In the past couple years, I’ve managed a lot of designers at various stages of their careers. My first team was mostly senior level+ designers, the second and third teams I managed were a mix.

Designers earlier in their careers require a hands-on approach, involving mentorship, guidance, and constructive feedback to help them develop their skills and confidence. On the other hand, seasoned designers may thrive with more autonomy and room for creativity. Knowing when to lean out becomes essential in empowering them to take ownership of their projects.

There is a caveat I learned, though. Just because a designer says things are good, or that they don’t need support, it’s still important to be intentional and dig into the specific challenges they are working through. There are many things that you as a manager will be more capable at resolving for them. Remember that just because a designer is resilient or experienced enough to work through their own challenges, it doesn’t mean they should always have to.

Just because a designer is resilient or experienced enough to work through their own challenges, doesn’t mean they should always have to.

Look for real opportunities to help your team be more efficient, and don’t just give lip service. Be honest with yourself, be assertive and push yourself to be a little more uncomfortable than you’re used to. Sometimes your situation will force you to be uncomfortable, but sometimes it won’t. If you’re not pushing at all, it can lead to complacency. In all this, remember to be mindful and understand your limits. Rome wasn’t built in a day.

Design perfectionism

I’ve come to wonder if we have a perfectionist epidemic in design. I’ve worked with so many designers in my career that are professionals at seeing the good in others, but never the good in themselves. I’ve been that designer myself a fair few times.

Unsurprisingly, those feelings can follow you right over to leadership. Doubting your impact, wondering if there is more you can do, or if you could be operating at a higher level than you currently are. It’s a natural response when more is required of us to push our practice and teams forward.

Perfectionism can lead to anxiety and constant second guessing of yourself. It can also cause you to want to isolate. It’s not a healthy place to be, so it’s crucial to recognize these tendencies and actively work towards cultivating a more balanced and self-compassionate mindset.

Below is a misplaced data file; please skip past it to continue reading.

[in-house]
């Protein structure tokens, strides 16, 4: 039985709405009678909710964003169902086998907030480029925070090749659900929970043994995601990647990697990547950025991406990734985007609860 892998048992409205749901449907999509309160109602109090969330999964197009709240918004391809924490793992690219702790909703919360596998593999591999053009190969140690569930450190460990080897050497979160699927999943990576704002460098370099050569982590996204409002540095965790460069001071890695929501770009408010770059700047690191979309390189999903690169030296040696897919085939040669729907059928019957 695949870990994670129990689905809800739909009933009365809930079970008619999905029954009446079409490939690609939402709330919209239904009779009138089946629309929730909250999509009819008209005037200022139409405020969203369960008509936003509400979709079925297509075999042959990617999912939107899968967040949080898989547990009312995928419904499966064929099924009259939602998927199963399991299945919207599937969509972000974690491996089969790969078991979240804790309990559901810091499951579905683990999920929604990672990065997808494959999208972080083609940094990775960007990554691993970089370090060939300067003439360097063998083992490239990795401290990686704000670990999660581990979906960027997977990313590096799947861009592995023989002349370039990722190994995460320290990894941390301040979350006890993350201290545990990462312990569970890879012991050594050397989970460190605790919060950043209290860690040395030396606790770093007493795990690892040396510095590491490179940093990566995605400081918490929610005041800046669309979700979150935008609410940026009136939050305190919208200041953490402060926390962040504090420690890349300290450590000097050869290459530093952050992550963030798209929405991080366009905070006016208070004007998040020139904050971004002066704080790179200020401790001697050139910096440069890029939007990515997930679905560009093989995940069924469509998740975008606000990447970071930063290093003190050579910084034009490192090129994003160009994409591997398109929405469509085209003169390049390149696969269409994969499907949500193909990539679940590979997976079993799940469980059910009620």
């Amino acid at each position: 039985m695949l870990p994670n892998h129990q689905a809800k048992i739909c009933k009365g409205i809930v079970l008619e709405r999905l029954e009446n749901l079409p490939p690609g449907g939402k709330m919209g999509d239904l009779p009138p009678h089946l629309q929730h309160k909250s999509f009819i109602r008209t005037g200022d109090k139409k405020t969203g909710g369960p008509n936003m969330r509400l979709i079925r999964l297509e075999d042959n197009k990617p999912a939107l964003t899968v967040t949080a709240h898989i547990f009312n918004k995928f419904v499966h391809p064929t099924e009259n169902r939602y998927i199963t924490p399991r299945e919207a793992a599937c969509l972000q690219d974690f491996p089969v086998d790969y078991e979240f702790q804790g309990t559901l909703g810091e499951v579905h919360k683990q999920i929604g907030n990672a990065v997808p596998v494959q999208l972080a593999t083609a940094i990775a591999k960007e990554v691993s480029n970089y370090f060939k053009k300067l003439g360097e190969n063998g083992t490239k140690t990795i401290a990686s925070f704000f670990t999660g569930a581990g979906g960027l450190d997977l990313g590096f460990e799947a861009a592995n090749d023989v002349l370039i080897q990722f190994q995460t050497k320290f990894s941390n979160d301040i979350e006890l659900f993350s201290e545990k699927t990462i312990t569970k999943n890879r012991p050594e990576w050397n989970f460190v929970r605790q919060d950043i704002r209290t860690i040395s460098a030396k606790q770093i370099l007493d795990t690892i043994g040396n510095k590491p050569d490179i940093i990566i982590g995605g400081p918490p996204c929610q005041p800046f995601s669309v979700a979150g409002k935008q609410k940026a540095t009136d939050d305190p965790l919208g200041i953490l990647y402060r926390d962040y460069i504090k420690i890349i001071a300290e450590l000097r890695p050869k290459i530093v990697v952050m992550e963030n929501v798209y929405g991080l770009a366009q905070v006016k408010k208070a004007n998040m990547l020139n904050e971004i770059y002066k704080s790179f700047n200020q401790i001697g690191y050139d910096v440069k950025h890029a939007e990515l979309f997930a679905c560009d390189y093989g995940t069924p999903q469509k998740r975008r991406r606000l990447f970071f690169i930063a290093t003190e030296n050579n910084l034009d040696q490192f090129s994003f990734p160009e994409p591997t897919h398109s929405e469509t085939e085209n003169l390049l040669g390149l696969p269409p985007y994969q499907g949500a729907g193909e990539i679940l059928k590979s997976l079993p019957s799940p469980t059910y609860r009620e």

As you continue to work in design, I’d recommend that you reflect on where and how you want to grow. Continue grinding and getting better, but also evaluate how you’re leveraging your strengths.

Final thoughts and takeaways

When you experience change as an IC, it feels a little more binary because you don’t have as much choice. When you go through it as a leader, you still might not have much choice, but you’re also a conduit and representative of that change and vision to your team. I’ve really grown as a person and leader in this past year. This next year, I’m going to continue to work to increase my skills while also being an authentic leader and person.

Here are some additional takeaways that may be helpful to think about if you’re currently managing or just getting into design management for the first time in your career:

  1. Don’t forget your design chops. Take your manager hat off and bring your IC perspectives to your daily work.
  2. Take action; don’t wait. Initiative isn’t easy for everyone, but strive to be the problem solver. Initiate tasks—schedule meetings, brainstorm, follow up, provide feedback…
  3. Tracking your accomplishments as a manager isn’t as easy or tangible as it is as an IC. Make sure you find time to reflect on your impact and growth over time.
  4. You will likely miss doing design work at some point, but you’ll also find other fulfilling things in leadership that you would miss if you were an Individual Contributor.
  5. You may sometimes feel like you’re far from being the leader you think you should be, but remember that you’re much farther from being the leader you shouldn’t be.
  6. Keep yourself engaged in your craft and best practices in the industry. It will help you stay sharp as a manager. Even a few years managing away from IC work can feel like twice as long with how fast technology changes.
  7. Prioritize psychological safety within your team. Stress kills creativity.
  8. Be present, and listen to your intuition.
  9. Don’t worry about little things. Most things will get easier with time even if they don’t come naturally right away.
  10. Be yourself, and try to have fun!
Caleb McGuire

I'm a father, husband and musician living just a little east of the Twin Cities. I've been designing awesome experiences professionally for over 15 years.